What’s new in Pubmed this week: Stem Cells
Rabin N, Kyriakou C, Coulton L, Gallagher OM, Buckle C, Benjamin R, Singh N, Glassford J, Otsuki T, Nathwani AC, Croucher PI, Yong KL. A new xenograft model of myeloma bone disease demonstrating the efficacy of human mesenchymal stem cells expressing osteoprotegerin by lentiviral gene transfer. Leukemia. 2007 Oct;21(10):2181-91. Epub 2007 Jul 26. PMID: 17657224 Related Articles
Studies of multiple myeloma have always lacked a good animal model that recapitulates the bone lesions characteristic of the disease. Some models even go so far as to implant xenogenic bone, effectively doing in vivo cell culture. If the claims in the above paper hold up, they’ve solved this problem. The cell line KMS-12-BM appears to not invade any tissue besides bone to any great degree, extensively colonize the bone, skew the osteoblast/osteoclast ratio, and resorb trabecular bone. They’ve also tipped me off to a new and fantastic looking antibody for plasma cells. As a proof of principle, they transfect MSCs with Osteoprotegerin, a decoy receptor for RANK ligand, which results in lower recruitment of osteoclasts and a partial correction of the bone defect. Notably, the defect isn’t completely cured, which is consistent with our results indicating that there’s also a osteoblast defect, caused by Dkk1. Does anyone know if this cell line expresses DKK1? Also, please note that they appear to have mislabeled Figure 3d. The label, according to the text, should be osteoblast, not osteoclast. Hey, it’s not as bad as the osteosarcoma paper I presented in journal club last week1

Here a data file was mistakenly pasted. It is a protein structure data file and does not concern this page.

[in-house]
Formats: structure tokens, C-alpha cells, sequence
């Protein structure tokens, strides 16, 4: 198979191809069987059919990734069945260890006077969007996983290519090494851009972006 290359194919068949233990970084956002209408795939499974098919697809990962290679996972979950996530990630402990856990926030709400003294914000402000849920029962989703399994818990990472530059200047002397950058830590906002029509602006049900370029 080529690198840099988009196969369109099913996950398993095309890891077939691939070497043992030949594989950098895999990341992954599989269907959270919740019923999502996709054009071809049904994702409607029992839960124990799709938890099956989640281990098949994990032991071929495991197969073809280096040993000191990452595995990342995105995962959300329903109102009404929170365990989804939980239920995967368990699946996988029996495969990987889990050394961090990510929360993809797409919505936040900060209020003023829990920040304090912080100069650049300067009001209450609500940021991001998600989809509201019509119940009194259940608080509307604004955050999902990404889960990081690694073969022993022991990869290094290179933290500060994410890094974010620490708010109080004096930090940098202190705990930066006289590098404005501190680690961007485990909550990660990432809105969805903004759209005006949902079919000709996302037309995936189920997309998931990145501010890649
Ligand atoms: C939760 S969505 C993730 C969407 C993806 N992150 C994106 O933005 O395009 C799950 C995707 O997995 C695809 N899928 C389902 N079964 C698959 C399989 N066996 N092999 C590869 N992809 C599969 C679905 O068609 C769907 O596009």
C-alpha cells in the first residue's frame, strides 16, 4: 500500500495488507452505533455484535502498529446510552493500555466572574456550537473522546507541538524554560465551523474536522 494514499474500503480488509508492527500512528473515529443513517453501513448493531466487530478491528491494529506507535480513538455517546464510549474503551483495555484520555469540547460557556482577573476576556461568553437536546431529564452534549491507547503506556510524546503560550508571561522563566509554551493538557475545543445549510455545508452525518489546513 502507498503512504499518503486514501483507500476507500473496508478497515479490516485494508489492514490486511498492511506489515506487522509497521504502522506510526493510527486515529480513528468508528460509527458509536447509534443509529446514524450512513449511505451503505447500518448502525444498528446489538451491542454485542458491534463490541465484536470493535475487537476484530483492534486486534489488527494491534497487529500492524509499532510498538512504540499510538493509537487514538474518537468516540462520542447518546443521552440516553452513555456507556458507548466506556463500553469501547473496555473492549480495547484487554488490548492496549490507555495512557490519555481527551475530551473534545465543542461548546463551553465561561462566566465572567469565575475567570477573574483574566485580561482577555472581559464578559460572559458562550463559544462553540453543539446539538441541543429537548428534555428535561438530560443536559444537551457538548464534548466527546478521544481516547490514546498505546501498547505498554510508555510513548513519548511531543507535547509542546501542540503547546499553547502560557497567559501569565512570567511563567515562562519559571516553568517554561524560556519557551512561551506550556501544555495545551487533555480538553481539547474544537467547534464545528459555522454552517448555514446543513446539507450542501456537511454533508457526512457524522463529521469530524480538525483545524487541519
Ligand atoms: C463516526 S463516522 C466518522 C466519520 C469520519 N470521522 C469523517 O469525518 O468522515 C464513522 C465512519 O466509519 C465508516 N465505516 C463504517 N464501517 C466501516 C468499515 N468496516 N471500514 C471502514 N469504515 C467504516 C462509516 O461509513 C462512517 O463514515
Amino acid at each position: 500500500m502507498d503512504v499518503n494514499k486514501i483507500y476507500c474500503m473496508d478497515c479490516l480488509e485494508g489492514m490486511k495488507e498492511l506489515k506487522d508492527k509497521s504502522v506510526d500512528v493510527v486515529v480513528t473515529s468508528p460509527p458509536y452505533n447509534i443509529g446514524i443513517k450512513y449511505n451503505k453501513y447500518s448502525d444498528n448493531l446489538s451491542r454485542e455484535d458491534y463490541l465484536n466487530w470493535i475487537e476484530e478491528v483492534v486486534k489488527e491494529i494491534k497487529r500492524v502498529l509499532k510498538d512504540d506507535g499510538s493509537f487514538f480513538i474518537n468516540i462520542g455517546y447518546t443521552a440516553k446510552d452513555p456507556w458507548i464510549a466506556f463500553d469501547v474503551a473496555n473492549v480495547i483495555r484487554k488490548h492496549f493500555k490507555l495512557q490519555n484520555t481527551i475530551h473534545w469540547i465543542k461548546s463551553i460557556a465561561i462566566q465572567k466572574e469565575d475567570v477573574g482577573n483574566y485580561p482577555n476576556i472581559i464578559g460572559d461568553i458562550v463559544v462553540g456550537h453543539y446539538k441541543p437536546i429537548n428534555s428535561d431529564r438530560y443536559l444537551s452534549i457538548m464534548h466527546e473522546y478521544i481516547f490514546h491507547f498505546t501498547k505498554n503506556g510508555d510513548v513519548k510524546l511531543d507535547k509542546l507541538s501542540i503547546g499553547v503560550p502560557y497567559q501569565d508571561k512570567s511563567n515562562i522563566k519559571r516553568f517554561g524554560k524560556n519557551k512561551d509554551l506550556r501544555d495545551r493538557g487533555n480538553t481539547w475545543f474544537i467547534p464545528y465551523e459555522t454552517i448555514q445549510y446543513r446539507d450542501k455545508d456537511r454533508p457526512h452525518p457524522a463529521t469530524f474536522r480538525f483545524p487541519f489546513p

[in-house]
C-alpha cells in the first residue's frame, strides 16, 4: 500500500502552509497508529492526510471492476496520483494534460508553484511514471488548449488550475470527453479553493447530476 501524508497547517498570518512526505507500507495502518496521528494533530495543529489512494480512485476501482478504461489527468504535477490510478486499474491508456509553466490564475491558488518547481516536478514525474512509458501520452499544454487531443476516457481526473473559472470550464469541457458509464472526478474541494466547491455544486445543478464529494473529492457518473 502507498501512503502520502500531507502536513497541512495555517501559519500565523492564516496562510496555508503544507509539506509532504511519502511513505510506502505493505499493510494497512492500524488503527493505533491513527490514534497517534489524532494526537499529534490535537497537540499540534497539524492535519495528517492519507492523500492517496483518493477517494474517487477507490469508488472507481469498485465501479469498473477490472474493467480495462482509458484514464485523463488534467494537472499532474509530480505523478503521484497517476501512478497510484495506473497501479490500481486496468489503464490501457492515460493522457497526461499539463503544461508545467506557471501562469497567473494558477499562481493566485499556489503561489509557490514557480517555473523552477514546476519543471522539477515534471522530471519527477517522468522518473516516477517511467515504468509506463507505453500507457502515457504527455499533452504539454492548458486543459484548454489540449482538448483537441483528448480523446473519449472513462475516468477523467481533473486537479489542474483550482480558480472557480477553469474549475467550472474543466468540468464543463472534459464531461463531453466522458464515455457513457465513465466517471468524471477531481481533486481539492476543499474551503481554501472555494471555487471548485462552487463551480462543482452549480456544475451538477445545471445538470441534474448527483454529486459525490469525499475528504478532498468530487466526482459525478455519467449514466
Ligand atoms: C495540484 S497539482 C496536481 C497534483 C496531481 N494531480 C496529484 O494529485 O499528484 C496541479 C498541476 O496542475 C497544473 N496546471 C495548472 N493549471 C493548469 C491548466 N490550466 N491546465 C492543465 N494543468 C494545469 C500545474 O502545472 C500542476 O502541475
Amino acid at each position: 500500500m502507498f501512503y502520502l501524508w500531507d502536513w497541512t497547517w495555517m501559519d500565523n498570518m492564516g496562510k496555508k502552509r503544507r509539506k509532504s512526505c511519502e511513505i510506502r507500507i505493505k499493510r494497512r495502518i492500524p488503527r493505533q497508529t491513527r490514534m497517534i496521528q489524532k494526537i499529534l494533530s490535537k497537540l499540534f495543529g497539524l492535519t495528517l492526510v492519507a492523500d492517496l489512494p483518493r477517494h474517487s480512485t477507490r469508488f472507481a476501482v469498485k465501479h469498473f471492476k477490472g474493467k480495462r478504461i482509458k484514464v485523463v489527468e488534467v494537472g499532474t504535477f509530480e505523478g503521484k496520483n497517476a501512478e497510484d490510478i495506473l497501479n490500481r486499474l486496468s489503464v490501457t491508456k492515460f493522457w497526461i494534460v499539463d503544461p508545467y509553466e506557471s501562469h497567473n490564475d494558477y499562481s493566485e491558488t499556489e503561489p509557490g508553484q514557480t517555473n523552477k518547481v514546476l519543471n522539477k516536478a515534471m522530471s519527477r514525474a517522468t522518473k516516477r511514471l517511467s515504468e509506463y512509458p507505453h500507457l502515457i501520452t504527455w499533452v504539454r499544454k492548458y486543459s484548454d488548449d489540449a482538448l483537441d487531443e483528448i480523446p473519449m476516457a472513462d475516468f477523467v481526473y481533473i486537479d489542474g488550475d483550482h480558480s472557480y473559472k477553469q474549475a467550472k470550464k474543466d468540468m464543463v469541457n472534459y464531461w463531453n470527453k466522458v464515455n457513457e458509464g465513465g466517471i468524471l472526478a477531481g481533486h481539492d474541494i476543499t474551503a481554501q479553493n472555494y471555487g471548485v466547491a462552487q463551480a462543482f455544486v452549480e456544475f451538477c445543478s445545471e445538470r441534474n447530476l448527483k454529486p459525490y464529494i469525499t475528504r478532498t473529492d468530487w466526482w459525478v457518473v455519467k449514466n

Huang Z, Nelson ER, Smith RL, Goodman SB. The sequential expression profiles of growth factors from osteoprogenitors to osteoblasts in vitro. Tissue Eng. 2007 Sep;13(9):2311-20.
PMID: 17523879 Related Articles
This is a nice timestudy of the various factors produced by MSCs as they differentiate into osteoblasts.
My friends at the NIDCR have an article in Methods, discussing the assays available for testing stem cells. I mentioned in my previous post about the lack of a bioequivalence assay for stem cells, and I have to admit that I was simplifying things just a little. Their in vivo assay of MSCs is actually a functionally-relevant stem cell assay, but it’s just not something you can do on a routine basis for comparing two different isolation methods or culture conditions.
Lin VK, Wang SY, Vazquez DV, C Xu C, Zhang S, Tang L. Prostatic stromal cells derived from benign prostatic hyperplasia specimens possess stem cell like property. Prostate. 2007 Sep 1;67(12):1265-76. PMID: 17597114 Related Articles
Hameed M, Clarke K, Amer HZ, Mahmet K, Aisner S. Cellular angiofibroma is genetically similar to spindle cell lipoma: a case report. Cancer Genet Cytogenet. 2007 Sep;177(2):131-4. PMID: 17854668 Related Articles
Brown MD, Gilmore PE, Hart CA, Samuel JD, Ramani VA, George NJ, Clarke NW. Characterization of benign and malignant prostate epithelial Hoechst 33342 side populations. Prostate. 2007 Sep 15;67(13):1384-96. PMID: 17639507 Related Articles
The above articles all sound really interesting from the abstracts, but as I can’t read them because my library doesn’t have a subscription and they’re not open access, I can’t comment further.
Among many other serious mislabeling errors, they switched their GAPDH and gene of interest gel pictures and switched around two figures so that they made the opposite point from the text! It’s a shame, really, because it’s good work and in a high-impact journal. Here’s the link if you want to see for yourself.